Sweating the Small Stuff - #3
June 5, 2018
I’m sure it discouraged some of our state’s high school football coaches to learn that the Representative Council of the Michigan High School Athletic Association did not approve at its May 6-7 meeting what some people refer to as the “enhanced strength of schedule proposal” for determining 256 qualifiers to the MHSAA’s 11-player football playoffs.
There was desire among some Council members to appease those who keep trying to reduce the difficulties that a football tournament causes for regular season scheduling and conference affiliations. Others noted that the proposal, as presented, could cause as much harm to some schools and conferences as it would help others, that it did not solve the scheduling problem but shifted it.
During spirited discussion, some Council members resurrected two ideas that have been rejected previously, such as (1) doubling the playoffs once again (and shortening the regular season to eight games), and (2) coupling a six- or seven-win minimum with the revised strength of schedule criteria. The pros and cons of each idea flowed freely.
And therein is the problem. If one digs down into the details of proposals, both old and new, there are both positive and negative aspects apparent, both intended and unintended consequences likely.
There can be paralysis in analysis; but when we are dealing with more than 600 high school programs and a physically demanding sport with fewer regular-season contests permitted than in any other sport, one cannot be too careful. Eliminating one of just nine regular-season games? Increasing first-round tournament mismatches? Disadvantaging larger schools locked in leagues or areas of the state where smaller schools predominate? These are not minor matters.
And until there are sensible answers, these are not trivial questions.
MHSAA, MHSFCA to Provide Spring Evaluation Camps for College Football Hopefuls
By Geoff Kimmerly
MHSAA.com senior editor
March 27, 2023
The Michigan High School Athletic Association, in partnership with the Michigan High School Football Coaches Association (MHSFCA), will be hosting first-ever Spring Evaluation Camps to provide athletes with aspirations of playing college football opportunities to show their skills and abilities to college coaches at one of five locations.
The one-day camps will take place between May 15-18 at Jenison High School, DeWitt High School, Jackson High School, Brighton High School and Detroit Country Day High School. The MHSAA’s involvement will allow for the opportunity for Division I college coaches to attend, and representatives from college football programs at all levels are expected.
Athletes who will be juniors or seniors in Fall 2023 may register to participate via a link on the Football page.
“This is an attempt by the MHSAA to help our athletes get exposure during the spring evaluation period in a way that does not intrude on spring sports,” said Brad Bush, an MHSAA assistant director and past high school and college football coach. “We are working with the MHSFCA to help put together a first-class experience for the athletes and college coaches.”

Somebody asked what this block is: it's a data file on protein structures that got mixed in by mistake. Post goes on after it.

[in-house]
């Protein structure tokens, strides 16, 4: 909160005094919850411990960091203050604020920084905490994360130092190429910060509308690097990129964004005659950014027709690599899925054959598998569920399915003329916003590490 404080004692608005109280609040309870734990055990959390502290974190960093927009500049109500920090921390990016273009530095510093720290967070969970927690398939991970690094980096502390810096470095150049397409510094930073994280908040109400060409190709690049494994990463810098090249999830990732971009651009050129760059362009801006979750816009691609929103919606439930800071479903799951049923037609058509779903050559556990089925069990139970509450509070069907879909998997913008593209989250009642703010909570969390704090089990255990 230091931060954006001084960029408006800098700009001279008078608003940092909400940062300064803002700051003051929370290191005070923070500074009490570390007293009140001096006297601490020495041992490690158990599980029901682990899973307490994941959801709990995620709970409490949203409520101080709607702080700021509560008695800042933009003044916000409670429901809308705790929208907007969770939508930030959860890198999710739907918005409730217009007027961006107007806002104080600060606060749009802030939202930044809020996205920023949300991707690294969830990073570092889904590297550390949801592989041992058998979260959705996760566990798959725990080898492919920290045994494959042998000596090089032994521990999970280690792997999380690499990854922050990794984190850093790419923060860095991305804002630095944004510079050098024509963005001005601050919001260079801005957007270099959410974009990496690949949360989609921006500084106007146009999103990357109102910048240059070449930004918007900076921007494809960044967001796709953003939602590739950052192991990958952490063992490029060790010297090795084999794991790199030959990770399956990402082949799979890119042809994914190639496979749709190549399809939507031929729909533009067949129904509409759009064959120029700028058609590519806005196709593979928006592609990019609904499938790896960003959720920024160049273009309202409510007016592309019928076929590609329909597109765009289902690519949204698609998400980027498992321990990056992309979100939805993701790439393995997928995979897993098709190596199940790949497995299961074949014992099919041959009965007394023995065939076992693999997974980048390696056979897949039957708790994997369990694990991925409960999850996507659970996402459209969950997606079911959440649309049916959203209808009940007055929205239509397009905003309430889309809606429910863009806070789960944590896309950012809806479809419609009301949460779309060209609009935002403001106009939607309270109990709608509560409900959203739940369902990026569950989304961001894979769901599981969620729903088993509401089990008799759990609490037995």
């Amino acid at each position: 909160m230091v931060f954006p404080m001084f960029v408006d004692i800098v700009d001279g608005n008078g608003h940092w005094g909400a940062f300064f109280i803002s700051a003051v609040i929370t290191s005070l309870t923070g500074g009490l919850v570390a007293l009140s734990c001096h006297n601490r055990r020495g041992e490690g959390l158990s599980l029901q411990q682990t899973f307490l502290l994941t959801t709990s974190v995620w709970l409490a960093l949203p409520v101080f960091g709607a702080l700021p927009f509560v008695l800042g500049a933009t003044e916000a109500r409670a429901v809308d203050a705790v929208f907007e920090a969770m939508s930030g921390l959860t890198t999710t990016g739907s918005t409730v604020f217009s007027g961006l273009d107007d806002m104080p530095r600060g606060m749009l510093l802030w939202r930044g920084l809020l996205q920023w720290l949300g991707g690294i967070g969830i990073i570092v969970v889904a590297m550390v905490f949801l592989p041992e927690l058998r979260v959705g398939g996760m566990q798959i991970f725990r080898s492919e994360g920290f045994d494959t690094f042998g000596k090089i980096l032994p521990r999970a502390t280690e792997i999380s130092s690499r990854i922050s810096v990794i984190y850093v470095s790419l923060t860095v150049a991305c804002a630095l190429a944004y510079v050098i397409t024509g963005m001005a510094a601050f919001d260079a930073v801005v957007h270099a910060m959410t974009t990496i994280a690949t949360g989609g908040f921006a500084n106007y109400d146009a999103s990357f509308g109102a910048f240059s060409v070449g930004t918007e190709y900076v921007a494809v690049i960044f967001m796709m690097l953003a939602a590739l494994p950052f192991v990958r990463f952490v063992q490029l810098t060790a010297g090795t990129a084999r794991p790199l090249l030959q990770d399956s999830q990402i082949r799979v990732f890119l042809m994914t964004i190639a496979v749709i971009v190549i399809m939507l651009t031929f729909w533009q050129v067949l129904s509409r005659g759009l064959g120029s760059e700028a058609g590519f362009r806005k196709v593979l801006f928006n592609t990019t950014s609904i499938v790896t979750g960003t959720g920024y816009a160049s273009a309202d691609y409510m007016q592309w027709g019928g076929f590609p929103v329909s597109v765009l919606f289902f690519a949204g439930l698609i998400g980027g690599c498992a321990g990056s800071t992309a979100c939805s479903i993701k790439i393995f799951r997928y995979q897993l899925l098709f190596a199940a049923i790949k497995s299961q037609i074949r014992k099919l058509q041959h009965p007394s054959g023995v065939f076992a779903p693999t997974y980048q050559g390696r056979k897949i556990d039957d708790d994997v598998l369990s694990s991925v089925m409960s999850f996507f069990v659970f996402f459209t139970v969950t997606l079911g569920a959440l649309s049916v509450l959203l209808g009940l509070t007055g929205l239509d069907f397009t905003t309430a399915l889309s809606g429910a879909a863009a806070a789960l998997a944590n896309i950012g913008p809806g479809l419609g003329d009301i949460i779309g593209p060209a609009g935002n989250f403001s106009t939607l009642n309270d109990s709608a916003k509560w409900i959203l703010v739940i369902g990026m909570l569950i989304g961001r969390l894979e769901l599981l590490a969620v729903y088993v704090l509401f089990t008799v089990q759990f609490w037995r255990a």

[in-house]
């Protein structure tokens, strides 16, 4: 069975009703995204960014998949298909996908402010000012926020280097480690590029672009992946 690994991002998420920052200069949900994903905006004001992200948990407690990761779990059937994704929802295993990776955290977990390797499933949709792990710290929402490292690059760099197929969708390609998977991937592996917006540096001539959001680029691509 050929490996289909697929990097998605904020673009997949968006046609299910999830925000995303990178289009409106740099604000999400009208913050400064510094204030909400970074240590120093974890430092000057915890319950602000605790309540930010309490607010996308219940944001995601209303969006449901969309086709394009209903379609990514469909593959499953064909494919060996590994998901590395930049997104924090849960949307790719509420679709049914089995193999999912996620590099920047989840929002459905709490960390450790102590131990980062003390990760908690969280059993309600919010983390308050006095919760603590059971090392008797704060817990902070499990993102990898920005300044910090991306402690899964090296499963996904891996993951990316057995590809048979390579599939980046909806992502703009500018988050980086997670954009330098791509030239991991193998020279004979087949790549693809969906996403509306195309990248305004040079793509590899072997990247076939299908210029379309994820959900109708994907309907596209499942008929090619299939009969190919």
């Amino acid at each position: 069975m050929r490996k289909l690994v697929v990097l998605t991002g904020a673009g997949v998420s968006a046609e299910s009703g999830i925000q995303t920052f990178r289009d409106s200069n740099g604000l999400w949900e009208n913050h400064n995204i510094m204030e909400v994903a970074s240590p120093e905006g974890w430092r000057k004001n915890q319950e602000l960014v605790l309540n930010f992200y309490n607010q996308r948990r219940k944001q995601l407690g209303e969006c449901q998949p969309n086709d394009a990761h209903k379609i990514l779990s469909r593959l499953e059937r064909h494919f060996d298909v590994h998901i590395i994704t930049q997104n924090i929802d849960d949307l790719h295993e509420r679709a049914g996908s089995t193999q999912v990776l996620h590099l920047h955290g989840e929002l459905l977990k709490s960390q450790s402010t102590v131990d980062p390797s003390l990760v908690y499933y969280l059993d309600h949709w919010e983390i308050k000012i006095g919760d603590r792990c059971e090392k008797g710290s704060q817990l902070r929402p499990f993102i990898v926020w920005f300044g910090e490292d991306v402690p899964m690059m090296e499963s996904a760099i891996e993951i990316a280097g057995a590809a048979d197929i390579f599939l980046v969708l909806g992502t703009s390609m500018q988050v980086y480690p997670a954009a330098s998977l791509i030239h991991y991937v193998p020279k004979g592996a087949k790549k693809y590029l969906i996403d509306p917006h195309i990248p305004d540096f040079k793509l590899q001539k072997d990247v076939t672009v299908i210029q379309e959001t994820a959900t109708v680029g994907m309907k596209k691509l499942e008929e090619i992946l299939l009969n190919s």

Cost is $20 per player, and each registrant will receive a shirt to wear based on the athlete’s graduation year and registration number so college coaches in attendance can monitor their camp performance. College coaches also will receive registration information for each athlete in attendance.
All athletes must have a coach from the athlete’s school staff present at the camp, and that coach must be a member of the Michigan High School Football Coaches Association.
MHSFCA executive director Andrew Pratley called the Spring Evaluation Camps a tremendous opportunity for high school athletes in Michigan.
“We are very excited with the partnership with the MHSAA that allows our kids the opportunity to wear a helmet and do drills in front of college coaches in the spring at a minimal cost,” Pratley said. “College coaches are thrilled, and it's a unique opportunity to have the rules waived by the MHSAA at these events only in order to showcase the tremendous talent all over the great state of Michigan.”
The Michigan High School Football Coaches Association (MHSFCA) has been devoted to the promotion of high school football since its inception in March 1972. The MHSFCA has more than 2,500 members and provides several educational and development opportunities for members and their athletes, including an annual coaching clinic, an annual leadership conference for coaches and potential team captains, and the annual summer East-West All-Star Game for graduated seniors. Additionally, the MHSFCA’s Leadership Development Alliance is in its third year of training coaches and offering veteran members of the association as mentors.
The MHSAA is a private, not-for-profit corporation of voluntary membership by more than 1,500 public and private senior high schools and junior high/middle schools which exists to develop common rules for athletic eligibility and competition. No government funds or tax dollars support the MHSAA, which was the first such association nationally to not accept membership dues or tournament entry fees from schools. Member schools which enforce these rules are permitted to participate in MHSAA tournaments, which attract more than 1.3 million spectators each year.